Jacques Borgaux Performs Don Quixote February 5
Story posted January 27, 2004
The Bowdoin College Department of Theater and Dance will present Monsieur Jacques Bourgaux in his acclaimed solo performance of Don Quixote, direct from Paris for one show only, at 8 p.m., Thursday, February 5, in Pickard Theater.
Admission is free. Tickets will be available at the door. For more information call 725-3375.
Playing all parts with lightning-quick character changes on a bare stage, M. Bourgaux captures the excitement, humor, and pathos of Cervantes epic novel in an engaging and entertaining show.
Jacques Bourgaux is a Paris-based actor who studied for several years at the acclaimed theater school of Jacques Lecoq. He has been performing Don Quixote for two decades and has toured Europe and the United States to universal acclaim.
When asked about his reasons for reviving the show and bringing it back to the United States, Bourgaux said, "I several times thought I was playing him for the last time and then I revived him in a new shape. The reason is, I suppose, his unlimited reserve of humanity, and there is always a good reason to revive him...
"In our times of war, of good against evil, he is of course more up-to-date then ever. Probably because he is the emblematic figure of the has-been, the corny, the rinky-dink, the old hat...Don Quixote was born in a time where honor, courage, glory and pure love were being pushed aside by the attraction of business and wealth. Mixing up reality and his dreams of another age he lives in a constant gap. Sometimes he is funny, sometimes ridiculous or pitiful, sometimes frightening, generally wrong except when he describes the injustice in the world and his inner dream of beauty, generosity and love. Maybe his main problem is to consider war as the only and invincible solution to evil.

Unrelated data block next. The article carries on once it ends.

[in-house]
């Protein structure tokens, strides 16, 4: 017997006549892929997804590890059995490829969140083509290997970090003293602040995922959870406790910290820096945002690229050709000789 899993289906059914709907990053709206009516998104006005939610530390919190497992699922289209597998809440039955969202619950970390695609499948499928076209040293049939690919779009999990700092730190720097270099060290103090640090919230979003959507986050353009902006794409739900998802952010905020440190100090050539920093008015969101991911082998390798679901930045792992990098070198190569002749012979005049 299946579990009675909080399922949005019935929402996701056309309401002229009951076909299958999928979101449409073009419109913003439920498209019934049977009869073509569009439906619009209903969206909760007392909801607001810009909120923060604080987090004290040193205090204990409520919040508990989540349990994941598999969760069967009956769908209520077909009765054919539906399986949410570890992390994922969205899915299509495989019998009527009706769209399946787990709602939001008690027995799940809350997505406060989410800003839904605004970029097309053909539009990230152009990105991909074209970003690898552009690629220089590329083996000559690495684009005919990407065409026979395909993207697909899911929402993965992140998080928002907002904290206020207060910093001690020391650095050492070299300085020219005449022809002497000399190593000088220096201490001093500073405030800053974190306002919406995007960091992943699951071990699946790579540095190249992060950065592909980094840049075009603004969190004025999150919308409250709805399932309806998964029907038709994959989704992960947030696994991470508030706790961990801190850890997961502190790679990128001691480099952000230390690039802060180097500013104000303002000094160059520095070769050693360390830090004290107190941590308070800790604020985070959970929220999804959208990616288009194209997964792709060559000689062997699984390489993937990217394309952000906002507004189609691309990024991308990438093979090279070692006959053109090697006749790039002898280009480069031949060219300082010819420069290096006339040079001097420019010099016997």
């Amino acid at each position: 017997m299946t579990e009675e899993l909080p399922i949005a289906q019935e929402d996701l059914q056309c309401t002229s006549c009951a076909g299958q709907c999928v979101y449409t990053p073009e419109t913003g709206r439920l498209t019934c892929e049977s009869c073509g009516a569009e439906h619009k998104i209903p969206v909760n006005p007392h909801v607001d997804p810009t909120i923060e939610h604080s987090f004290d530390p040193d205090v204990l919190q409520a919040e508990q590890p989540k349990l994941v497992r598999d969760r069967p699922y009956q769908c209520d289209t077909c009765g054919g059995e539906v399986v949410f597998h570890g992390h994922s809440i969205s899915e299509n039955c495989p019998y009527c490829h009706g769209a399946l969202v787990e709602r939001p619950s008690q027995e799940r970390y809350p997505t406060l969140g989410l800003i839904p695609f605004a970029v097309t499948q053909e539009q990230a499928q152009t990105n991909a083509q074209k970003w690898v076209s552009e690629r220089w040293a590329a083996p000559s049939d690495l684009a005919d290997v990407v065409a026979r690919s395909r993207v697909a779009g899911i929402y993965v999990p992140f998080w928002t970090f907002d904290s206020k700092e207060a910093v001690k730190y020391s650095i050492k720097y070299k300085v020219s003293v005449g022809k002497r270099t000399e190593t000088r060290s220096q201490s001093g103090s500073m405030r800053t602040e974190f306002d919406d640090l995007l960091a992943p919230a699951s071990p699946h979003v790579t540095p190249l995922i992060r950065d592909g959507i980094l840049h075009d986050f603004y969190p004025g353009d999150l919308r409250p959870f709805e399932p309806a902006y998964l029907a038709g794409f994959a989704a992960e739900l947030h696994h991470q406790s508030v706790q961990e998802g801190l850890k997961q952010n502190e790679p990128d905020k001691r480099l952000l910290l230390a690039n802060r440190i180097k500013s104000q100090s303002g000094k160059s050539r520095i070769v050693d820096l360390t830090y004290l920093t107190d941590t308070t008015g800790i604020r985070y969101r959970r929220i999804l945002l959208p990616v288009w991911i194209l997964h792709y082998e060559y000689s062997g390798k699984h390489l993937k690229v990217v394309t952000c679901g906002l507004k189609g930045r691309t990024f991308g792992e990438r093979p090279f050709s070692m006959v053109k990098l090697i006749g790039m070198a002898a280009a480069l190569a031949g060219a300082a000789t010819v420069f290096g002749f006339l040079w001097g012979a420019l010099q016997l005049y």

"No less important is his companion Sancho Panza, figure of 'the good people' (the one who would like to have more fun but who will have to vote at the next elections, we would say today)....Cervantes wrote Don Quixote in his fifties. After a life of feats of arms, after having been a hero in the war against the Turks, after having been forgotten in the Algerian jails for five years, Cervantes put in balance the soldier's sword and the pen of the philosopher and storyteller."
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